natural selection may not be the only means by which higher organisms came into being.
No, this is not the latest anti-scientific rant from a creationist group, but a serious study published in Nature and reported by the BBC, under the title Protein flaws responsible for complex life, study says. The point is apparently that, at least as one group of scientists concludes, higher animals did not emerge from simple single-celled ones by Darwinian natural selection based on the survival of the fittest:
The authors stress that they are not arguing against natural selection as a process; they say rather that it can be aided by “non-adaptive” mechanisms.
“There’s been this general feeling that complexity is a good thing and evolves for complexity’s sake – that it’s adaptive,” Professor Lynch told BBC News.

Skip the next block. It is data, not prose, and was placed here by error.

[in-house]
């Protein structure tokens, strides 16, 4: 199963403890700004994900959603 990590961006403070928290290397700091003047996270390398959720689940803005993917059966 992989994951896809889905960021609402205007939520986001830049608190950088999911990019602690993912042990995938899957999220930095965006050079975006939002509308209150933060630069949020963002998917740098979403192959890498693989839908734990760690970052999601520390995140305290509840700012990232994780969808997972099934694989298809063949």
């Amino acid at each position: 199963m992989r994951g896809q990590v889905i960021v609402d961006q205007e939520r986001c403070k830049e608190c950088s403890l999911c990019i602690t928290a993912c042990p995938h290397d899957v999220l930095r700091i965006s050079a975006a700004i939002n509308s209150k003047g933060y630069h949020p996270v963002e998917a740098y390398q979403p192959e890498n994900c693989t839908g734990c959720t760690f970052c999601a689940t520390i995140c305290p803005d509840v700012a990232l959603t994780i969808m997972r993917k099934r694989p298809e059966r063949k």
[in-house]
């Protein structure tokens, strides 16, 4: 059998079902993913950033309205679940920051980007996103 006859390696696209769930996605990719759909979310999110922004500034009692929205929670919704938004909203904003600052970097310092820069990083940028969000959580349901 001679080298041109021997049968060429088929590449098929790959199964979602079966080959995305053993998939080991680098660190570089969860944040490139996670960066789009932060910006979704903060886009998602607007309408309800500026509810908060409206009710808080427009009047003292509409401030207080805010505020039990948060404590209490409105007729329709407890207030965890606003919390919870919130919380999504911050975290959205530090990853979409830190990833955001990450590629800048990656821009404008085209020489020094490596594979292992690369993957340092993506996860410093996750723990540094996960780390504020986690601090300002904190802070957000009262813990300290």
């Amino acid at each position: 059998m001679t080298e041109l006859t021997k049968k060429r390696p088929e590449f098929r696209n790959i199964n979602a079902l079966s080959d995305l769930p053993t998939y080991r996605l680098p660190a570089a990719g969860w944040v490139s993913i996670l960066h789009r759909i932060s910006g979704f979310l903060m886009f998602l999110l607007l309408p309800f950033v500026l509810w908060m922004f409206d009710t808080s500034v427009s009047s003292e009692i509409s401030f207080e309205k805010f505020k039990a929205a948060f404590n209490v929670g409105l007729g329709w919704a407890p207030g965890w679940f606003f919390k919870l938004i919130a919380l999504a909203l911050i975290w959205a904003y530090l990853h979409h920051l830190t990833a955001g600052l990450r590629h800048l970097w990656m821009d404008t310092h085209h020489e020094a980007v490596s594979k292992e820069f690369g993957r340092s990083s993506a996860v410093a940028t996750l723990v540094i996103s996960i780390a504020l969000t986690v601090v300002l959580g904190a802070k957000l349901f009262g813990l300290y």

“We’ve opened up the idea that the roots of complexity don’t have to reside in purely adaptational arguments.
“It’s opening up a new evolutionary pathway that didn’t exist before.”
Now this is certainly not rejection of evolution as a process. But it does suggest that the classical Darwinist explanations of it, as taught in schools and ridiculed by creationists, are not the whole story. As another professor told the BBC,
“We tend to marvel at the Darwinian perfection of organisms now, saying ‘this must have been highly selected for, it’s a tuned and sophisticated machine’.
“In fact, it’s a mess – there’s so much unnecessary complexity.”